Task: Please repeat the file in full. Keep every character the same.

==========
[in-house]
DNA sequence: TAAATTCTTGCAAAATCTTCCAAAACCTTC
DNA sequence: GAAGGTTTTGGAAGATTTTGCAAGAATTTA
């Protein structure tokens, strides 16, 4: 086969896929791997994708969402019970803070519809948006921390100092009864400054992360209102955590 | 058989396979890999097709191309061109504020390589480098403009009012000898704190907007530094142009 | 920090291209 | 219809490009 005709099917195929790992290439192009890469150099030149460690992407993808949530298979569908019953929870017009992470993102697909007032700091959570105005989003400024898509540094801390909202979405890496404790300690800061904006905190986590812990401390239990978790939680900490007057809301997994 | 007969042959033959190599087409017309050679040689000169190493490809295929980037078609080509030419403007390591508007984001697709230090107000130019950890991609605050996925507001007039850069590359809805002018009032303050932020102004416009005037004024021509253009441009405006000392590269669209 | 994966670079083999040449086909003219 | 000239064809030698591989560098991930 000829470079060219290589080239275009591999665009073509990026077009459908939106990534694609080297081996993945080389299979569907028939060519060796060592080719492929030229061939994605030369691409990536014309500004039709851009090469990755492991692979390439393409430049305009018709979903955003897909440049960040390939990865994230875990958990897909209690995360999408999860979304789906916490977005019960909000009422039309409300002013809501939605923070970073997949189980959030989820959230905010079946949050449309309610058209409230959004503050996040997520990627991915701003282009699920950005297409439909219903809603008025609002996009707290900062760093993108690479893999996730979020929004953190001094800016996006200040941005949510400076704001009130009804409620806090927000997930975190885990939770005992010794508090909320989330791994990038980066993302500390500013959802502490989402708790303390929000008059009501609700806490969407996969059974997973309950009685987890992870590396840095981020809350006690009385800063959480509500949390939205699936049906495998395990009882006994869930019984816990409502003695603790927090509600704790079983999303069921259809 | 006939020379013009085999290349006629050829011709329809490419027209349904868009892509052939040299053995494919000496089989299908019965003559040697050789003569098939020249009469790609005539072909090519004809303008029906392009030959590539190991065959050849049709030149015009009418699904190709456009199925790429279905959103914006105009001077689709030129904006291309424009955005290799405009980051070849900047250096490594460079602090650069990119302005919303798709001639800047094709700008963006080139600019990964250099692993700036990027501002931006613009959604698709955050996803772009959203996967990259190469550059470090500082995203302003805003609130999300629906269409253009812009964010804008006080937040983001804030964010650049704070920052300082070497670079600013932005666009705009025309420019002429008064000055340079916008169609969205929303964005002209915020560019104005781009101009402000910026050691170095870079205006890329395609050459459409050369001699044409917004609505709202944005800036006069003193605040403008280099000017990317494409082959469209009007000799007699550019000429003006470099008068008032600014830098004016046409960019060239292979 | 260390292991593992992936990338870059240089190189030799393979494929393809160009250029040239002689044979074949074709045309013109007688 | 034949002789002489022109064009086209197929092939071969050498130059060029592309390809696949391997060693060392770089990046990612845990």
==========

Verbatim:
[in-house]
DNA sequence: TAAATTCTTGCAAAATCTTCCAAAACCTTC
DNA sequence: GAAGGTTTTGGAAGATTTTGCAAGAATTTA
């Protein structure tokens, strides 16, 4: 086969896929791997994708969402019970803070519809948006921390100092009864400054992360209102955590 | 058989396979890999097709191309061109504020390589480098403009009012000898704190907007530094142009 | 920090291209 | 219809490009 005709099917195929790992290439192009890469150099030149460690992407993808949530298979569908019953929870017009992470993102697909007032700091959570105005989003400024898509540094801390909202979405890496404790300690800061904006905190986590812990401390239990978790939680900490007057809301997994 | 007969042959033959190599087409017309050679040689000169190493490809295929980037078609080509030419403007390591508007984001697709230090107000130019950890991609605050996925507001007039850069590359809805002018009032303050932020102004416009005037004024021509253009441009405006000392590269669209 | 994966670079083999040449086909003219 | 000239064809030698591989560098991930 000829470079060219290589080239275009591999665009073509990026077009459908939106990534694609080297081996993945080389299979569907028939060519060796060592080719492929030229061939994605030369691409990536014309500004039709851009090469990755492991692979390439393409430049305009018709979903955003897909440049960040390939990865994230875990958990897909209690995360999408999860979304789906916490977005019960909000009422039309409300002013809501939605923070970073997949189980959030989820959230905010079946949050449309309610058209409230959004503050996040997520990627991915701003282009699920950005297409439909219903809603008025609002996009707290900062760093993108690479893999996730979020929004953190001094800016996006200040941005949510400076704001009130009804409620806090927000997930975190885990939770005992010794508090909320989330791994990038980066993302500390500013959802502490989402708790303390929000008059009501609700806490969407996969059974997973309950009685987890992870590396840095981020809350006690009385800063959480509500949390939205699936049906495998395990009882006994869930019984816990409502003695603790927090509600704790079983999303069921259809 | 006939020379013009085999290349006629050829011709329809490419027209349904868009892509052939040299053995494919000496089989299908019965003559040697050789003569098939020249009469790609005539072909090519004809303008029906392009030959590539190991065959050849049709030149015009009418699904190709456009199925790429279905959103914006105009001077689709030129904006291309424009955005290799405009980051070849900047250096490594460079602090650069990119302005919303798709001639800047094709700008963006080139600019990964250099692993700036990027501002931006613009959604698709955050996803772009959203996967990259190469550059470090500082995203302003805003609130999300629906269409253009812009964010804008006080937040983001804030964010650049704070920052300082070497670079600013932005666009705009025309420019002429008064000055340079916008169609969205929303964005002209915020560019104005781009101009402000910026050691170095870079205006890329395609050459459409050369001699044409917004609505709202944005800036006069003193605040403008280099000017990317494409082959469209009007000799007699550019000429003006470099008068008032600014830098004016046409960019060239292979 | 260390292991593992992936990338870059240089190189030799393979494929393809160009250029040239002689044979074949074709045309013109007688 | 034949002789002489022109064009086209197929092939071969050498130059060029592309390809696949391997060693060392770089990046990612845990």